Health care providers today must develop their skills in mitigating risks to their patients and themselves related to patient information. At the same time, they need to be able distinguish between effective and ineffective uses of social media in health care.
This assessment will require you to develop a staff update for the interprofessional team to encourage team members to protect the privacy, confidentiality, and security of patient information.
Demonstration of Proficiency
Demonstrate through the following assessment criteria:
- Describe nurses’ and the interdisciplinary team’s role in informatics with a focus on electronic health information and patient care technology to support decision making.
- Describe the security, privacy, and confidentially laws related to protecting sensitive electronic health information that govern the interdisciplinary team.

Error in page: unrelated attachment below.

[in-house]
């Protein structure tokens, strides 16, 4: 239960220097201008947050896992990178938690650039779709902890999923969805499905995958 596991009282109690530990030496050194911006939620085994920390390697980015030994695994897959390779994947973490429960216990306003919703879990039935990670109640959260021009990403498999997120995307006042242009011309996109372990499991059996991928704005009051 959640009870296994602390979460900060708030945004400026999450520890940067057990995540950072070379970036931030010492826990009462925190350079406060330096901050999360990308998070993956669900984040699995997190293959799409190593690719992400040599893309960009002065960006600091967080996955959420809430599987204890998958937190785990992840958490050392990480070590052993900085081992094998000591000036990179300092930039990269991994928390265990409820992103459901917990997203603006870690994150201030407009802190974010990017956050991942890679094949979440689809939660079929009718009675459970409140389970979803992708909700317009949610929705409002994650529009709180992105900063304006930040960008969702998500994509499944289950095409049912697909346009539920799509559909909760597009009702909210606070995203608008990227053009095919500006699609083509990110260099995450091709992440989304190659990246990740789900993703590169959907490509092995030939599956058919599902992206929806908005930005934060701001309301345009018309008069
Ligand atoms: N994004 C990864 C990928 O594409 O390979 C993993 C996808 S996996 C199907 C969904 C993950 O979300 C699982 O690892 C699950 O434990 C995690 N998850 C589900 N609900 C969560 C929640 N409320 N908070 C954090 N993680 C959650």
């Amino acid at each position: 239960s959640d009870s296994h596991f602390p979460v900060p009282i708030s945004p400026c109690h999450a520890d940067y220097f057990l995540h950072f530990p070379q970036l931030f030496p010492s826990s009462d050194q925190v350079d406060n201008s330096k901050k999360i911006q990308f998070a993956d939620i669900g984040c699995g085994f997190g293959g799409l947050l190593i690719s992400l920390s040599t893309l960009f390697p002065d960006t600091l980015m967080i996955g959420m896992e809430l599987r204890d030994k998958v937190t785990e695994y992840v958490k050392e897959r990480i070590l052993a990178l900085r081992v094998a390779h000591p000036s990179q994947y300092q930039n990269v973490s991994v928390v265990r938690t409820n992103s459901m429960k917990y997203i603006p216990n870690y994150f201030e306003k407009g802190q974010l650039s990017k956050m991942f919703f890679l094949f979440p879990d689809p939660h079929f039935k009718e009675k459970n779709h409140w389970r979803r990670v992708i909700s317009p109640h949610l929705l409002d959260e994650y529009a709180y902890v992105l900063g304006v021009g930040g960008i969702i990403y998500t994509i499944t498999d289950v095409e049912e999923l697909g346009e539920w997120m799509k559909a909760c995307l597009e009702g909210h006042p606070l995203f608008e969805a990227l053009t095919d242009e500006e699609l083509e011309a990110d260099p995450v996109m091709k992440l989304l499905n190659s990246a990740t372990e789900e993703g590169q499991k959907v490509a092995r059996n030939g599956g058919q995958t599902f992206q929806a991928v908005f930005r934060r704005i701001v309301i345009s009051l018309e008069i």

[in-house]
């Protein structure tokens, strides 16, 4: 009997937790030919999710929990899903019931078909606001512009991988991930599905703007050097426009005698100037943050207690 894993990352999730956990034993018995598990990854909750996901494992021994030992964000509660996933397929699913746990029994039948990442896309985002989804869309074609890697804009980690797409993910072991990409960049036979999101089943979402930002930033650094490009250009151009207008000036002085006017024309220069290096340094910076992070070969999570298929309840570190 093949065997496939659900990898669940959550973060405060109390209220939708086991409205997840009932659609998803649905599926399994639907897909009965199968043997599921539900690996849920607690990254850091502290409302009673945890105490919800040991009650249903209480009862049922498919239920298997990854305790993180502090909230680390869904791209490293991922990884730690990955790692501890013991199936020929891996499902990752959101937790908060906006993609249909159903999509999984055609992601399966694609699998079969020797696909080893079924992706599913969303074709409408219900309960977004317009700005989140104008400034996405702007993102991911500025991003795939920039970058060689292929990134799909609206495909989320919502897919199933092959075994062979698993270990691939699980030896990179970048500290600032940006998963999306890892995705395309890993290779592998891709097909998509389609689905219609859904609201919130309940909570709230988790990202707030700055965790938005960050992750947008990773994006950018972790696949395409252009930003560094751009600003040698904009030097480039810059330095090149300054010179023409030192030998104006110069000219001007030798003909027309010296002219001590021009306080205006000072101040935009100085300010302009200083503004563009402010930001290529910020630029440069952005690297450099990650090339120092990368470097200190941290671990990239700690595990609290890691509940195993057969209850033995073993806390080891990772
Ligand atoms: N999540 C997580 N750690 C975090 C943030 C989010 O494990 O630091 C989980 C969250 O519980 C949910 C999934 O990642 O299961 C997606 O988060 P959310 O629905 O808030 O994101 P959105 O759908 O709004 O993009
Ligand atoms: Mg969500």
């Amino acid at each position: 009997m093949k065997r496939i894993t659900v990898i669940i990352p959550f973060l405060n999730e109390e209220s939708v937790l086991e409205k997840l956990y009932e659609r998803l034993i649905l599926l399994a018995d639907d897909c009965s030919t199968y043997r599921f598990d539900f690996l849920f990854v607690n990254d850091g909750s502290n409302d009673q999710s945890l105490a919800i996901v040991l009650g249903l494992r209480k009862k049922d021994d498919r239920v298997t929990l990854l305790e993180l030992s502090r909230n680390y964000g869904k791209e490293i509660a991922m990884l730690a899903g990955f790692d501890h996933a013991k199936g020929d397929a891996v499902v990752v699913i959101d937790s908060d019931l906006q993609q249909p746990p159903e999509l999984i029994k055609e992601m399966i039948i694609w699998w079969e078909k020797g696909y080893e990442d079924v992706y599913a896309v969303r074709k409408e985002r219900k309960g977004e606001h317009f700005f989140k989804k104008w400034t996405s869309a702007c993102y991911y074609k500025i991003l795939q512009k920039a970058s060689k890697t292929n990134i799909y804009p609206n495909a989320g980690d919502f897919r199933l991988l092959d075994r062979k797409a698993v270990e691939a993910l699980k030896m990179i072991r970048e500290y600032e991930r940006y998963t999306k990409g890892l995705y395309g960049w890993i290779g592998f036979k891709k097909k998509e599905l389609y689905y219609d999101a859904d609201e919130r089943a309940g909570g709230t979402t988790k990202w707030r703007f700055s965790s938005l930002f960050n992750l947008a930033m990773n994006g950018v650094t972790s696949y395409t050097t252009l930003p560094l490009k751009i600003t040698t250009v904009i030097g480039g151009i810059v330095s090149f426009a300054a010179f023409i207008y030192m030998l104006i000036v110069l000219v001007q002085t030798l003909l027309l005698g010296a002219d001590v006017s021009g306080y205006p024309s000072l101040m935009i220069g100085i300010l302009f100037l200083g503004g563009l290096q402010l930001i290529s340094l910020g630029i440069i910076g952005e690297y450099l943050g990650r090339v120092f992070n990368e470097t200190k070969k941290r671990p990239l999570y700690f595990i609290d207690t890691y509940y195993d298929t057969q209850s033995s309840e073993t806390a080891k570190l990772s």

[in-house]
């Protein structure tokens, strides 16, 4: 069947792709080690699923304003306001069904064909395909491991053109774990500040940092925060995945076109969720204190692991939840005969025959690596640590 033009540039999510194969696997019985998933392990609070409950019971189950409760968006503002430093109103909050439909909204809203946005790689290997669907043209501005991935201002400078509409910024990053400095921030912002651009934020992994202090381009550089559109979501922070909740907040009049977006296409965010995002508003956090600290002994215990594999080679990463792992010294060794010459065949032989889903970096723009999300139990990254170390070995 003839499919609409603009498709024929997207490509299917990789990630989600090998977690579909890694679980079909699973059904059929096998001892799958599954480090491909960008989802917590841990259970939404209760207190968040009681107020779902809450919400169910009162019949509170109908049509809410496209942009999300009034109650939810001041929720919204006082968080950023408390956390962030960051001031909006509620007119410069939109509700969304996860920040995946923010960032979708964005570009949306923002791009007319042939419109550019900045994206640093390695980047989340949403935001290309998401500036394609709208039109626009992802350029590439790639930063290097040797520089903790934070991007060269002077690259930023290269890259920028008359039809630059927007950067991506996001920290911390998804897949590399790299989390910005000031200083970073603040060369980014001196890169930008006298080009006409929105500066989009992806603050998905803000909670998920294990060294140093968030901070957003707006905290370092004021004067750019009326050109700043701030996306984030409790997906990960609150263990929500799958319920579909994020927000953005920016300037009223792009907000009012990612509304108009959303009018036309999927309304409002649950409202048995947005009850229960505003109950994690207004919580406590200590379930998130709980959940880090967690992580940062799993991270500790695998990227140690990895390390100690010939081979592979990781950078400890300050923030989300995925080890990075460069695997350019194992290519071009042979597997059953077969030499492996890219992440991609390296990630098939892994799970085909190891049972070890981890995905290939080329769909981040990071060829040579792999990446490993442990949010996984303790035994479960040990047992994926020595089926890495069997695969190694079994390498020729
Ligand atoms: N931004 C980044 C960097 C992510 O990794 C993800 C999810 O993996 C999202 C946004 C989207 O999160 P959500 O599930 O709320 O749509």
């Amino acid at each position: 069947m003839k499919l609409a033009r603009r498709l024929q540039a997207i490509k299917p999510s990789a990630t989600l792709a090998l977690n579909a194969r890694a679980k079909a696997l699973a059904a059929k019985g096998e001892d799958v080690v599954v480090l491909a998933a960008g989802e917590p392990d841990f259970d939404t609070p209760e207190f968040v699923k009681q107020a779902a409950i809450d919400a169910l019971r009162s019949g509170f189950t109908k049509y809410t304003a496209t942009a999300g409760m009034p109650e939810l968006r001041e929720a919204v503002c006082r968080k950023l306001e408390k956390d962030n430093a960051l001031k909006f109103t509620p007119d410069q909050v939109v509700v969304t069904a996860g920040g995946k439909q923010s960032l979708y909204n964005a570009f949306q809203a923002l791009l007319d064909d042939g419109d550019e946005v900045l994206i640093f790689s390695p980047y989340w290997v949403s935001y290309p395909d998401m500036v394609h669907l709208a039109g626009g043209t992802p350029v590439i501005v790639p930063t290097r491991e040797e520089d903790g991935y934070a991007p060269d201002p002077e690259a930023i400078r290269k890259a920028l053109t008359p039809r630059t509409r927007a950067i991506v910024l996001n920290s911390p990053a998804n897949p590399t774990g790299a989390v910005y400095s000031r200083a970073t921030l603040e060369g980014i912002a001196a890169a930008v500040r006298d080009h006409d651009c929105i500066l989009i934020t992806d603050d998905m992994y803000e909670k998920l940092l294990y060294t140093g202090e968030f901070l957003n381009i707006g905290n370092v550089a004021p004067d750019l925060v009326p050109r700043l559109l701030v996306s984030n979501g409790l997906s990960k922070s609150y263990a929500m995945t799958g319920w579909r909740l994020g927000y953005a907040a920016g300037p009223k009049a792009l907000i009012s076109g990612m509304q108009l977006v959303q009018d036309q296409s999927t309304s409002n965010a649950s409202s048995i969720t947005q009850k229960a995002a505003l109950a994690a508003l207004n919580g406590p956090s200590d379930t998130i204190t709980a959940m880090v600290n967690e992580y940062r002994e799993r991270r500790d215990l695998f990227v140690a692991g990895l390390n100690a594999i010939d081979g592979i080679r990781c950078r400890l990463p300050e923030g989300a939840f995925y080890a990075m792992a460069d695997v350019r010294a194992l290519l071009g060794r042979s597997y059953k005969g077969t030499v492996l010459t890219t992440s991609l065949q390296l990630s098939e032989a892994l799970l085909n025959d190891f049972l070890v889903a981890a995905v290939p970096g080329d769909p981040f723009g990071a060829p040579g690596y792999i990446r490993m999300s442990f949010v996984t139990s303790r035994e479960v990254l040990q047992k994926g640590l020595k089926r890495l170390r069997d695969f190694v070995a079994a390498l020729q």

- Explain the importance of interdisciplinary collaboration to safeguard sensitive electronic health information.
- Implement evidence-based strategies to effectively manage protected health information.
- Identify evidence-based approaches to mitigate risks to patients and health care staff related to sensitive electronic health information.
- Develop a professional, effective staff update that educates interprofessional team members about protecting the security, privacy, and confidentiality of patient data, particularly as it pertains to social media usage.
- Apply professional, scholarly communication to facilitate use of health information and patient care technologies.
- Follow APA style and formatting guidelines for citations and references.
- Create a clear, concise, well-organized, and professional staff update that is generally free from errors in grammar, punctuation, and spelling.
Interprofessional Staff Update on HIPAA and Appropriate Social Media Use in Health Care
Protected Health Information (PHI): Privacy, Security, and Confidentiality Best Practice